Cleveland, O. (Jan. 7)
(Jewish Daily Bulletin)
Abolition of military training in Cleveland high schools is urged in a resolution introduced at a meeting of the city’s board of education by Alfred A. Benesch, Jewish member of the board.
“I can not see,” Mr. Benesch said, “how talk of a world court and the League of Nations is consistent with military training in the schools. If the schools gave as much emphasis to the League and the world court, it would not be so bad. To ignore the one and emphasized the other is not only inconsistent; it certainly does not promote any efforts that may be under way looking towards general, world peace.”
Mr. Benesch’s resolution provides for total abolition of optional military training when the present semester ends, Feb. 1. The course was compulsory until two years ago, when it was made optional The resolution was referred to the education committee, with the probability that the board will act finally on it, at its meeting of either Jan. 11 or that of Jan. 18.
A protest against the resolution was read to the board at its meeting of Jan. 4. It came from the Cleveland Municipal Council of the United Spanish War Veterans and claims that the general unpreparedness of the nation during any of its wars makes military training advisable.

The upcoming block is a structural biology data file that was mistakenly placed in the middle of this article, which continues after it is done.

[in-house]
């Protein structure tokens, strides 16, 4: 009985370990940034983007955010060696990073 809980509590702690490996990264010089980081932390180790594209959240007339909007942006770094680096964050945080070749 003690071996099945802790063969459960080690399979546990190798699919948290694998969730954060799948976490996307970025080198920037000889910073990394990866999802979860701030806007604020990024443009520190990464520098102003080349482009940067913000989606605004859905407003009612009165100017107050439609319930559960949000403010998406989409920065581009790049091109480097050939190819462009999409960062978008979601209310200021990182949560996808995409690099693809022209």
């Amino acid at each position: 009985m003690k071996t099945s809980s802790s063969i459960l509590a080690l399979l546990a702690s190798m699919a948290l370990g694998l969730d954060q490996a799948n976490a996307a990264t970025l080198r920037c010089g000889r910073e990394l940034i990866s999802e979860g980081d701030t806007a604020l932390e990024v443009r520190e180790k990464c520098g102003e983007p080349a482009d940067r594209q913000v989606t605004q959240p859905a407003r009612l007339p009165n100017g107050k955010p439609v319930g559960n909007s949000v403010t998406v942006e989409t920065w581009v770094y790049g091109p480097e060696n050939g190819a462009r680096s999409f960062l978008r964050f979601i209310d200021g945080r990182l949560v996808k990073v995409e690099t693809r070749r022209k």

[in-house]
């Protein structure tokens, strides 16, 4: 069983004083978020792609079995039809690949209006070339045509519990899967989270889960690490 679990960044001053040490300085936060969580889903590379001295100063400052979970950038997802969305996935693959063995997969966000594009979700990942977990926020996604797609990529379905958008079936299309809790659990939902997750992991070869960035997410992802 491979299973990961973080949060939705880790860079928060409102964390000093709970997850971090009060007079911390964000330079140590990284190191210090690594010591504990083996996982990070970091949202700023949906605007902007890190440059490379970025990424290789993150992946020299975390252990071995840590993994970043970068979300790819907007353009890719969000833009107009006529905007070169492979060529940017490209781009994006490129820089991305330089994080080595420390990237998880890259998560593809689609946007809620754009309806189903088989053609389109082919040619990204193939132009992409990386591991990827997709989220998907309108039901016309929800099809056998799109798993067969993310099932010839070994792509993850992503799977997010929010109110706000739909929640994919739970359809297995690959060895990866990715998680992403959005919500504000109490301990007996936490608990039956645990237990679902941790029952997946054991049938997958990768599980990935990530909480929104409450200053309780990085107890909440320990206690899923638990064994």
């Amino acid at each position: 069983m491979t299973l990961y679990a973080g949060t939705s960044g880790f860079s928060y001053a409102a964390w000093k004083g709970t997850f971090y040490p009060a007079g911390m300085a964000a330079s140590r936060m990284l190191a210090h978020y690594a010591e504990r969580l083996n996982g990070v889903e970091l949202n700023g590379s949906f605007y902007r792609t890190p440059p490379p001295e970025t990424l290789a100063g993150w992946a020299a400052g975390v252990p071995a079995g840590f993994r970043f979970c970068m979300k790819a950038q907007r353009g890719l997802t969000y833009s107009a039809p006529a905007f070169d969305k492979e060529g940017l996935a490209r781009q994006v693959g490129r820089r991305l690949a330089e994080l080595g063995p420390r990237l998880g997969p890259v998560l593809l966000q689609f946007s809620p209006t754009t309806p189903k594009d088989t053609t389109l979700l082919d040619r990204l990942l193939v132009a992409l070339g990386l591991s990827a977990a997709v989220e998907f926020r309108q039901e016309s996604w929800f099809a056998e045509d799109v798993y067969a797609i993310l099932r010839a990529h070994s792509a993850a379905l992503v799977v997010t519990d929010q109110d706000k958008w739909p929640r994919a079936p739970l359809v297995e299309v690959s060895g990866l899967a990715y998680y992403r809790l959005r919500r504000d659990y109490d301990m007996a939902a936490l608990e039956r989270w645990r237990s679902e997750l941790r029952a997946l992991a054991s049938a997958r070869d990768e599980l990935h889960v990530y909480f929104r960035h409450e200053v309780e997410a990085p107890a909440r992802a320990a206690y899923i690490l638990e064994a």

YOUNG JUDAEA GATHERING HEARS COL. WEDGWOOD ON PALESTINE
“The Jews have made a success in Palestine, just as they have in America,” Col. Josiah Wedgwood, British M. P. and friend of Zionism, who is in this country now, declared at the dinner of the Young Judea, held Wednesday night at the Hotel, Roosevelt, New York.
Five hundred persons were present at the dinner. Benjamin Winter acted as toastmaster.
Dr. David de Sola Pool, president of the Young Judaea, Emanuel Neuman, Rev. Z. H. Masliansky, Nahum Sokolow, who spoke in Hebrew, and Col. Josiah Wedgwood addressed the gathering. Fifteen thousand dollars was raised.
Dr. Stephen S. Wise who was present did not speak owing to the lateness of the hour.
An interstate discussion on the question of religious instruction in the public schools took place in Omaha, Nebr.
The Young Men’s and Young Women’s Hebrew Association of Omaha defeated the Philadelphia Young Men’s and Young Women’s Hebrew Association in a debate on the question: Resolved, that religious instruction in the public schools with safeguards would be conducive to the moral welfare of the state, the Philadelphia debators. A. Allan Goodman, Leonard Orloff and Elias Magil, upholding the affirmative.
The Omaha team, which consisted of Morris Block, Sam Zacharis and Ben Kaslowsky, upheld the negative.
Three hundred persons attended the debate of which Henry Monsky was chairman.